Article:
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Cheaper, brighter, longer: Deck the halls with LED strands, the season's bright idea.
By Judy Stark, Times Homes and Garden editor
Published November 24, 2007
A major way you can celebrate a greener holiday this year is to deck your halls with LEDs - strings of lights illuminated by light-emitting diodes that burn longer and cost less than incandescents.
LEDs are those little lights that glow in your phone charger, on the control panels of consumer electronics (all those clocks around the house!), in tiny flashlights, in the car.
LEDs use 80 to 90 percent less electricity than incandescent bulbs. They don't get hot, and they're encased in plastic, not glass, so they're less of a safety hazard. The average life span is 100,000 hours, compared with 1,500 hours for standard bulbs.
GE estimates that its Watt-Miser string of 50 LED crystal minilights ($9.99 at Lowe's) costs less than $1 per season to operate (that's six hours a day for 60 days).
Consumer Reports says the operating cost of 50 feet of lights, burned for 300 hours, is $1.30 for mini-incandescents, 30 cents for mini-LEDs.
For the C7 size - the bigger bulbs, the ones you often see in color - the cost is $8 for incandescents, 14 cents for LEDs. That said, it will take several holiday seasons for savings to kick in, the magazine acknowledges.
LEDs can be slightly more expensive to buy than incandescents, Consumer Reports says, but they last longer: All the bulbs were working after more than 4,000 hours, while all the strings of incandescents they tested had one or more bulbs burn out before 2,000 hours of burn time.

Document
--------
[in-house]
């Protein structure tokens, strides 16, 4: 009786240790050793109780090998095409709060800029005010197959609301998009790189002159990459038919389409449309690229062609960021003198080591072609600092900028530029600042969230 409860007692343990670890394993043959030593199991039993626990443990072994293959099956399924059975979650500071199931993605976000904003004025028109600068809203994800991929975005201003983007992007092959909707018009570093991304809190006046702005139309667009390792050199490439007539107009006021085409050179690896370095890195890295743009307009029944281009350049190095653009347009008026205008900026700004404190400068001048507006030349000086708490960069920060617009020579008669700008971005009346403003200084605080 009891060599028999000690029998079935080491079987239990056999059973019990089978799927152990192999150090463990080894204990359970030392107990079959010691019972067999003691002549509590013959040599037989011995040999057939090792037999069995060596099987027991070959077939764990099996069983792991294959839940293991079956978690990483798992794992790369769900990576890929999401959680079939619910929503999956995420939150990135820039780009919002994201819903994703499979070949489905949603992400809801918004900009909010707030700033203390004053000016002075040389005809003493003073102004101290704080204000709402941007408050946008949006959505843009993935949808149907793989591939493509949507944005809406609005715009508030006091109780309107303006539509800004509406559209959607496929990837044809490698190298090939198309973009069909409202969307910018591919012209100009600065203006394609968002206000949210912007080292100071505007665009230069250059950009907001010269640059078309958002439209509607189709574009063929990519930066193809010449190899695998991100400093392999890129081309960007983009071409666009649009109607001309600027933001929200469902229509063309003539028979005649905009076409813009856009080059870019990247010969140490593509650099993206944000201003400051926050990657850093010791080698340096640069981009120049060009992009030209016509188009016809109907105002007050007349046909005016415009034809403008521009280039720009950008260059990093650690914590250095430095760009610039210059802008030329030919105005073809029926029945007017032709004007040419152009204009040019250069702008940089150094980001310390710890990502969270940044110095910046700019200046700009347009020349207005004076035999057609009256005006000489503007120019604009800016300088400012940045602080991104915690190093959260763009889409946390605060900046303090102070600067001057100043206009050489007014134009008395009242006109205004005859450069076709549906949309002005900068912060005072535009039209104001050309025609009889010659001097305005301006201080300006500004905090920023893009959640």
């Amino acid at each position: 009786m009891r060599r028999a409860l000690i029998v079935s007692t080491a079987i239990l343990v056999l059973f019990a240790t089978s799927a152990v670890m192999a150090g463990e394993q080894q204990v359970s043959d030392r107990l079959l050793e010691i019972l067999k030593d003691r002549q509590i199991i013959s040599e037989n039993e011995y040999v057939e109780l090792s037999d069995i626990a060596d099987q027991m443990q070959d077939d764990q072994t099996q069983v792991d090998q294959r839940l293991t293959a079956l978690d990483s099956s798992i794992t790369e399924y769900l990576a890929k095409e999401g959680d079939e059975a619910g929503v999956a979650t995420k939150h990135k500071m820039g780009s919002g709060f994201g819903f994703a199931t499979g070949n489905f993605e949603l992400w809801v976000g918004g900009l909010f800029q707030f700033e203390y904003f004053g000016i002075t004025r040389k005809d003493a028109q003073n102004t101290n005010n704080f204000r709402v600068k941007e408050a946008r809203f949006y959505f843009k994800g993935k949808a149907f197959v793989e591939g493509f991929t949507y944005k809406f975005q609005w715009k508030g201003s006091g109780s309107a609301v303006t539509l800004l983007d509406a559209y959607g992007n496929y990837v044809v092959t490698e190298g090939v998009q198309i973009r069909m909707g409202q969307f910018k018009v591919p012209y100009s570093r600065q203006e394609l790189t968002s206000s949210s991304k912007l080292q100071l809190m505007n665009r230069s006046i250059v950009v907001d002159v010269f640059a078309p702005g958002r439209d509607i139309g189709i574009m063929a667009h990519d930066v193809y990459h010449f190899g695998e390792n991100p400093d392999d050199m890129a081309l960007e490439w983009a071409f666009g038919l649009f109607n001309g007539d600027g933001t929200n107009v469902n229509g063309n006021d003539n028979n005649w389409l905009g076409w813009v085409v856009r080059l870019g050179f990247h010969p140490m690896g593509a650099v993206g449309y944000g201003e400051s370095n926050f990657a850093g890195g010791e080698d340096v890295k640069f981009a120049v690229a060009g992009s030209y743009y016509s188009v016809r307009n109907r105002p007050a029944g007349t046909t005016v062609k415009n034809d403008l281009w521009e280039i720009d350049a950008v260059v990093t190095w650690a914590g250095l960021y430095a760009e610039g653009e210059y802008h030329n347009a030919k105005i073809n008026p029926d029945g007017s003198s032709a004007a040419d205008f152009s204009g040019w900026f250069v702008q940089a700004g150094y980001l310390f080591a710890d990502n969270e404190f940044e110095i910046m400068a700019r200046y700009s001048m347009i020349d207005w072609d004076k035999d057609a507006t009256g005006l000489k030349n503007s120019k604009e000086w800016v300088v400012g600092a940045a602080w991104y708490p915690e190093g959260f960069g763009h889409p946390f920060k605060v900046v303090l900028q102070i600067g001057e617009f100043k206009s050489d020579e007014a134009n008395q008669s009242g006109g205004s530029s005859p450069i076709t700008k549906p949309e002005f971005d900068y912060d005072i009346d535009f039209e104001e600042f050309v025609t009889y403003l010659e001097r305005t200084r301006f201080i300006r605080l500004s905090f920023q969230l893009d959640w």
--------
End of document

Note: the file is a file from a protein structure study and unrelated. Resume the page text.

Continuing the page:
CR's tests showed that mini-LEDs are brighter than mini-incandescents. But larger incandescents were brighter than LEDs.
If every American replaced conventional holiday light strings with LEDs, we'd save at least 2-billion kilowatt-hours of electricity in one month. That's enough to power 200,000 homes for a year, the Department of Energy says.
You'll see LEDs in the stores as strings of lights, both white and colored, and as icicles.
However you power your lights, reduce the number of hours you burn them, inside and outside your home. They needn't be on all night long. (And for safety reasons they shouldn't be.)
Energy columnist Ken Sheinkopf estimates utility bills rise about $13 each month that holiday lights are used, and that's for an average home, not one that rivals Disney World in its display.
[Last modified November 23, 2007, 10:31:34]